Kayin sinned egregiously, going down in history as the first murderer. He took the idyllic state of Gan Eden and transformed it into a killing field. What makes his deed all the more pernicious is the reason for the murder: jealousy. Instead of learning from Hevel’s act of offering a korban, sacrifice, from his choicest flocks, Kayin killed him. Envy does that to a person, blinding him from seeing what is usually a simple truth that could change his life. Instead, he kills the messenger.
Kayin realized too late that he acted disastrously, but he repented. Hashem accepted Kayin’s teshuvah, but punishment had to be meted out. It would take seven generations for this to be realized. It was in the time of Lemech, whose son, Tuval-Kayin, was an expert at refining and shaping tools and iron-cutting instruments. Rashi notes the “irony” of Tuval-Kayin’s profession, in that Kayin was the first murderer and his great-grandson made weapons for murderers. What Kayin had commenced as a result of unbridled envy, Tuval-Kayin elevated to abusive form.
One day, Tuval-Kayin took his blind father, Lemech, on a hunting trip. Seeing what he thought was an animal, Tuval-Kayin instructed his father to put an arrow in the quiver and release the bow. Sadly, the figure that he saw was not an animal, but his great-grandfather, Kayin. Thus, Hashem waited seven generations to punish Kayin with his own chosen method for doing away with a “problem.” Once again, it was family, his very own grandson, who killed him.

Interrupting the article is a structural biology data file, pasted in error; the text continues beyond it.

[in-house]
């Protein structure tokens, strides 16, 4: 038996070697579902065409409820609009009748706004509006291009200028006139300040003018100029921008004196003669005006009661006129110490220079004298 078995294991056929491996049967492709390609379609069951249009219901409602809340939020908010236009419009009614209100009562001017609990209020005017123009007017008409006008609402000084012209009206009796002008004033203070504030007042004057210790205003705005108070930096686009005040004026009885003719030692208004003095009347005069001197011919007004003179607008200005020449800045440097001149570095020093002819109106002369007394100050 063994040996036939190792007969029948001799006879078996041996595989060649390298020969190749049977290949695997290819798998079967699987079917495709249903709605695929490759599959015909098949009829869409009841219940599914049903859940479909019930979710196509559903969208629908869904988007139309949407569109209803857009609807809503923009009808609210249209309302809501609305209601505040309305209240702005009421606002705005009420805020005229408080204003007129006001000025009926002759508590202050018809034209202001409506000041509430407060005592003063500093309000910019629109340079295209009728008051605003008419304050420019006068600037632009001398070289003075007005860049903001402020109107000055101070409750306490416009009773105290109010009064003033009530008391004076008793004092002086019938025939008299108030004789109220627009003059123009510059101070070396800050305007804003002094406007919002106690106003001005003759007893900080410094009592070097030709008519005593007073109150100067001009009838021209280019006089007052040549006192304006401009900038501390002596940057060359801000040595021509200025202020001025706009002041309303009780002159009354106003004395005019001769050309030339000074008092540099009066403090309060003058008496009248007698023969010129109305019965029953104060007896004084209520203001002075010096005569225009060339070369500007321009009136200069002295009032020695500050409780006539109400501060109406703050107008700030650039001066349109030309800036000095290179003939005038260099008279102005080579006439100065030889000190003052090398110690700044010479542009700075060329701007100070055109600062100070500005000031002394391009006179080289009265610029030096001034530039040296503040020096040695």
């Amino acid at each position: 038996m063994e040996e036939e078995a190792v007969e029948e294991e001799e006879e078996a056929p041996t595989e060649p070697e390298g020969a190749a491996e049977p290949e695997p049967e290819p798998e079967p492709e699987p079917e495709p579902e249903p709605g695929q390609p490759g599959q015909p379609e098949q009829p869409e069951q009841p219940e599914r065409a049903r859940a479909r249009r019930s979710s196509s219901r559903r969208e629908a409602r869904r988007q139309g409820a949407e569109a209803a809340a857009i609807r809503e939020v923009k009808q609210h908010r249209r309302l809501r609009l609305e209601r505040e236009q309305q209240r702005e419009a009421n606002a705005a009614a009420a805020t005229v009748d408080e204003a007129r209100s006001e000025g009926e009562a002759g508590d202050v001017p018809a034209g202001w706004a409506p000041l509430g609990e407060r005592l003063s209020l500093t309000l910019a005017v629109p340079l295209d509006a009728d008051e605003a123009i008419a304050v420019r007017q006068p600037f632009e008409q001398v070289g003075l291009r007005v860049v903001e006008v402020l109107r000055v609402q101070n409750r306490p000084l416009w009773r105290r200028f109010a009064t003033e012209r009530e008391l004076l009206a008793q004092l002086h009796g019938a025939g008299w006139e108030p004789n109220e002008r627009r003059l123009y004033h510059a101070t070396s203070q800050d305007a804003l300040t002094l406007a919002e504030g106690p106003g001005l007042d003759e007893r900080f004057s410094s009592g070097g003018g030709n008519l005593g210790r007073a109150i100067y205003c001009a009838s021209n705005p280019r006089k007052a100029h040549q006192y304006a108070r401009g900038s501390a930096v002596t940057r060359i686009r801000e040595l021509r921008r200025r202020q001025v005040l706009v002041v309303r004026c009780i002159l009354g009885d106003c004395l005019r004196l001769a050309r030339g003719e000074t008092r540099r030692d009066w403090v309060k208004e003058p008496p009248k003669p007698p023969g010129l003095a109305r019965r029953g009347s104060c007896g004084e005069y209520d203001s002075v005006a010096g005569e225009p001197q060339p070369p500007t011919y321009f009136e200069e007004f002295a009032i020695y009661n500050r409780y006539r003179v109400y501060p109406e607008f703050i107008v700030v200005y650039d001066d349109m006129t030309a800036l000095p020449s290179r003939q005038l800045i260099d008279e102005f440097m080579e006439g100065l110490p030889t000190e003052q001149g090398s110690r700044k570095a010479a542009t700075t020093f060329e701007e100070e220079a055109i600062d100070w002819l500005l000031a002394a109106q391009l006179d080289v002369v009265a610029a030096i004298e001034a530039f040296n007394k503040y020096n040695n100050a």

Why did Hashem wait seven generations to punish Kayin? Furthermore, Kayin never knew he was being punished. When the arrow struck its mark, he was dead. In “A Vort From Rav Pam,” Rabbi Sholom Smith cites the Rosh Hayeshivah who observes that Hashem is teaching us an important lesson. It was the beginning of time; people would sin. Some might even think they could get away with it. This is especially true when a number of years have elapsed since a sin was committed and nothing seems to have happened. The sinner begins to think he has gotten away scot-free.
Kayin’s tragedy dispels this notion from our minds. Seven generations went by. Kayin probably thought it was over and done with. Hashem informs us otherwise. What a person does has far-reaching effects – often far beyond his own lifespan. Certain character traits, behavior patterns, and personality disorders which might seem innocuous now, are often inherited and “enhanced” by one’s descendants and developed into full-scale character flaws that spawn all forms of evil.
As always, there is a positive flip-side. The same descendants may inherit one’s positive character traits, refining them for greater achievement in their avodas Hashem. In any event, the lesson is powerful: What we do “today” can have serious ramifications “tomorrow.”